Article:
Plenty of trips to pro races around the world covering tech, plus commitments at home have kept my mileage low this year. But I did manage to get some riding in at the Tour Down Under, on the gravel of Strade Bianche, over the cobbles of Flanders and Roubaix, as well as fitting in a few sportives and half a ’cross season — so the year wasn’t a complete disaster!
In between all the travelling and faffing about at home, I’ve had plenty of products to test, a few of which that have really stood out and replaced some of my go-to-gear. Here are five of my favourite products from 2017.
- These are our favourite road and gravel products of 2017
- These are our favourite mountain bike products of 2017
MET Trenta 3K Carbon helmet
The semi-aero Trenta 3K is reinforced with carbon ribs in order to reduce the amount of EPS in the helmet's construction, resulting in a lid that sits lower on your head. It fits and looks great and while I can’t back up MET’s aero claims, it ticks all the right boxes as far as I'm concerned.
Strictly speaking, the Trenta 3K is a 2018 product, but I've been riding in it consistently since I received the test sample at Eurobike. It's also the first helmet that has stopped me going back to my trusty POC Octal, which has been my favoured lid for well over three years.
Shimano Dura-Ace R9100 groupset
Despite my limited riding this year, a vast chunk of it has been on a bike specced with Shimano’s flagship groupset, specifically the mechanical/rim brake R9100 version.
The braking is phenomenal, and feels more like a hydraulic disc than a cable rim brake in its actuation, with comparable power and modulation to boot. Shifting is similar to the Dura-Ace 9000 series groupset, but improved by an audible click that you can also feel though the lever when you're shifting.
Other benefits include the new rear derailleur, which sits closer to the wheel to prevent damage in a crash, and the new shifter hoods, which are comfortable even on cobbles and, I think, instantly improve the aesthetics of any bike.
Next year, I hope to spend some time getting to grips with the electronic and disc-brake version of the Dura-Ace R9100 groupset.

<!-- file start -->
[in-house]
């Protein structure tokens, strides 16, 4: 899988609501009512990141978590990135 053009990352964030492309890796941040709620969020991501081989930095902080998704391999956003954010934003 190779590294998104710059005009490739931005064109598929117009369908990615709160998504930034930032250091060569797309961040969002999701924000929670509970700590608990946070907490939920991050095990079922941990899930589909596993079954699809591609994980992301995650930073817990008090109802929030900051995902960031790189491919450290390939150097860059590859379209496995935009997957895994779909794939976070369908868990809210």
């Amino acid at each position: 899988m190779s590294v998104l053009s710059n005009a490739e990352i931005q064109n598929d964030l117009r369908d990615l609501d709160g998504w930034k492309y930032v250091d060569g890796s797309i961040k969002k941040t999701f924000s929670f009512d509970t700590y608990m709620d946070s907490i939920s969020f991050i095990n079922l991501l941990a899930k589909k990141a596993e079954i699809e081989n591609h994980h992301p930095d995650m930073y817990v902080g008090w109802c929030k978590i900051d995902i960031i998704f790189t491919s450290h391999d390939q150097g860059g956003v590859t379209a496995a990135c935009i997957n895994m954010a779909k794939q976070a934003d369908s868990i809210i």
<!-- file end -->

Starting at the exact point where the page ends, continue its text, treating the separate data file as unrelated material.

Sportful Fiandre NoRain Pro bib short
These shorts were developed in conjunction with Sportful’s WorldTour teams and with Bora-Hansgrohe partnering with the Italian brand for 2018, it’s likely Peter Sagan will be training and possibly racing in these versatile bibs next year.
The thermal fabric keeps you warm enough in temperatures that regular shorts wouldn’t but bib tights would be overkill. Combine this with the shorts' water resistance and you’ve got a garment that's likely to get worn more than any other over the course of the year… in Northern Europe, at least.
I'm a big advocate of Sportful, I believe the brand consistently produces some of the best cycling apparel on the market and, in my opinion, these shorts are one of its best and most-versatile products.
Challenge Baby Limus tyres
There are faster tyres for dry courses and grippier tyres for wet and muddy courses, but as an all-rounder the Baby Limus performs well in a variety of conditions.
If, like me, you don’t have the time or desire to change your tyres for every ’cross race of the season, then these are a safe bet.
Attaquer All Day kit
Australian boutique brand Attaquer is known for its left-field kit designs, but alongside the statement pieces there is an array of more conservative designs in its collection.
The All Day range does what it says on the tin, offering comfort and performance that lasts all day while looking great, in my opinion.
While the cut of the jersey looks aggressive, the Italian material offers a stretch that isn’t restrictive, wicks sweat well and offers a SPV50+ UV protection. The longer sleeves are Instagram friendly and three pockets on the back offer ample storage.
For 2018, Attaquer has launched several new designs for the All Day range and I look forward to seeing how the updated kit fares over the coming year.